Here’s what I mean. I’ll give you two examples from today.
Rod Martin today tweeted, “We all know that the leaders of the SBC would’ve kicked Spurgeon straight out of the convention. We all know that’s true because it’s the modern-day downgrade” in hashtag. Modern-day downgrade. That’s an accusation. You’re characterizing, I guess, everybody in leadership at the SBC by asserting their feelings about Charles Spurgeon and about his beliefs during the downgrade controversy in England. And you’re making those assertions with no evidence whatsoever.
So a second example would be, this is self-serving, but Tom Buck today tweeted and screenshotted something that Dave Miller said about denying booth space to Founders. Tom’s very effective at making accusations without making accusations, saying, “I wonder if Bart Barber agrees with his good friend, Dave Miller about this.” Again, with absolutely no evidence whatsoever. It’s just a guilt by association thing. That passes for reasonable conversation about our cooperative work.
Do I know every detail about how to bring everybody together? I don’t think I have the plan in place yet that solves all of that. The fruit of the Spirit and the work of Jesus in people’s hearts would go a long, long way. But a starting place would be to have an agreed-upon standard. Before you say everybody would kick out Spurgeon, or before you insinuate because Bart Barber has relationships with these, here’s what he would do.
A professor of mine in school, James Leo Garrett, always said, “You are not ready to debate anyone about anything until you can state their point of view so well that they say, ‘Yes, that’s what I believe.’ When you can do that, when you can state your opponent’s point of view in terms that they affirm, then you’re ready to start having dialogue or debate about it.” That’s a pretty high standard, but I think it’s a good one. Certainly, it’s better than no standard at all except, can I throw red meat out to people who already agree with me to get everybody worked up?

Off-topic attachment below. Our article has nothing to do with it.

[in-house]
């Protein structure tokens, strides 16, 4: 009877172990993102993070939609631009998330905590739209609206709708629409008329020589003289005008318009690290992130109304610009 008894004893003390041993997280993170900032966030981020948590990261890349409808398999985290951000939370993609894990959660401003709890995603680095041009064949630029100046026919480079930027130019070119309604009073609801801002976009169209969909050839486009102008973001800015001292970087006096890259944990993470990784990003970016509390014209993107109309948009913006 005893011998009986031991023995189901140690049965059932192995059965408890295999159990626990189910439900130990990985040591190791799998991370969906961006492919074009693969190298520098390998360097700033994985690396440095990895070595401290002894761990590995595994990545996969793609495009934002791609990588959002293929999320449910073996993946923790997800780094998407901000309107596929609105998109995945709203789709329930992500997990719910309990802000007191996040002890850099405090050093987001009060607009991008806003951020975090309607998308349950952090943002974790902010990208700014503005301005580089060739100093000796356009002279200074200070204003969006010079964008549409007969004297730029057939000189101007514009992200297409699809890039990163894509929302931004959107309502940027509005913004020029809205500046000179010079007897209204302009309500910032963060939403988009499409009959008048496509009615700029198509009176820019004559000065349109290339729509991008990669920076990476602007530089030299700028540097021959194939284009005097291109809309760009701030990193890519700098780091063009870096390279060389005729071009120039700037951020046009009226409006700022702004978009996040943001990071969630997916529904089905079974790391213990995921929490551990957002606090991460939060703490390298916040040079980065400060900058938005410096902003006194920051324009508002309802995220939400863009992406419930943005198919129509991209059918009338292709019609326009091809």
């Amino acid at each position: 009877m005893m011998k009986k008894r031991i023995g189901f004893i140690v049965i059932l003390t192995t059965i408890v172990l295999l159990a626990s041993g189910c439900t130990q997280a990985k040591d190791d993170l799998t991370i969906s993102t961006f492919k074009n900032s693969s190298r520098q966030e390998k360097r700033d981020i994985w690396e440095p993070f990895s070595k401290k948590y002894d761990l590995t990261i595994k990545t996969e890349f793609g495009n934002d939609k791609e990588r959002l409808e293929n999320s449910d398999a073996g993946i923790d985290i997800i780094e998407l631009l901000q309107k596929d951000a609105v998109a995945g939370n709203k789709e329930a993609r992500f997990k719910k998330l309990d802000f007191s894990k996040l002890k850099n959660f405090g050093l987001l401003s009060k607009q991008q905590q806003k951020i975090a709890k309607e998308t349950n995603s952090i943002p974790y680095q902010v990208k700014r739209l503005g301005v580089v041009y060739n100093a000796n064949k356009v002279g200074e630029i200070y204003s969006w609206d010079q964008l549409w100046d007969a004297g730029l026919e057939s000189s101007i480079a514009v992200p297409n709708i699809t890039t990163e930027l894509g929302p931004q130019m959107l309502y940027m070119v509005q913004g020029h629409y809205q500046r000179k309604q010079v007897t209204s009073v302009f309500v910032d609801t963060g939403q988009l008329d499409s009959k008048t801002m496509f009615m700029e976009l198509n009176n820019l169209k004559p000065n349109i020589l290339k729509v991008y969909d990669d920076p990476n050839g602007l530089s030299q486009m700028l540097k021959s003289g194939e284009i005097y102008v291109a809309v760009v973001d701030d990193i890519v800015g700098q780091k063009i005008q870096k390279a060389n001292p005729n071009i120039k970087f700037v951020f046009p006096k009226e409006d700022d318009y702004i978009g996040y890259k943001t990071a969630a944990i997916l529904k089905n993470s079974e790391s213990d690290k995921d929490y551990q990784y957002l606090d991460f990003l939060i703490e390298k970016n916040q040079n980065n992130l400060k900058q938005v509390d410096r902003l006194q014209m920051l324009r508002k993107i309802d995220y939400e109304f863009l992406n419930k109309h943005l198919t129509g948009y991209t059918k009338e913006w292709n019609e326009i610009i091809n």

What does cooperation look like in that age of social media?
We have a statement of faith. Cooperation has to have boundaries. I’m not opposed to drawing lines. I’m not opposed to being on guard against liberal drift. But cooperation means being able to draw some lines and say, “That’s good enough,” and to allow some difference of opinion, without that.
There’s a myth afoot in the Southern Baptist Convention today that if vigilance is good, hyper-vigilance must be better. But that’s not true. Hyper-vigilance can be damaging.
So, to put in place, not just a standard of belief, but a standard for how to arrive at a standard of belief, the Baptist Faith and Message says what it says, because that’s what we could agree to, because that’s what the messengers of the convention would affirm.
If I were drawing up a statement of faith, just for me, it would be stricter than the Baptist Faith and Message because it would line up with just my beliefs, but cooperation means everybody looking and saying, “OK, I could say more by myself and my church may say more by ourselves, but this is what we could say together that we believe. It’s enough. It’s enough to give a solid theological underpinning for the work that we’re doing together, to commit to a statement of faith, to a way of operating, the Cooperative Program, is something that is the envy of everybody, except some Southern Baptists, about a way to fund this mission work that we’re doing.”
I think our polity as a convention is good. Apart from my bemoaning problems that we’re having and whatever else, I also keep trying to remind people, even though all of those problems are real. They are there. We are actually living in a golden age of Southern Baptist unity.
Far lesser problems in the 1800s would make us just split, split over whether to pay the preachers, split over the Gospel missions controversy, split over the Civil War, split with the hard shells and the Church of Christ denominations that broke off, split over populist agrarianism into kind of the landmark, what’s known today as the landmark Baptist conventions, the BMA, the ABA.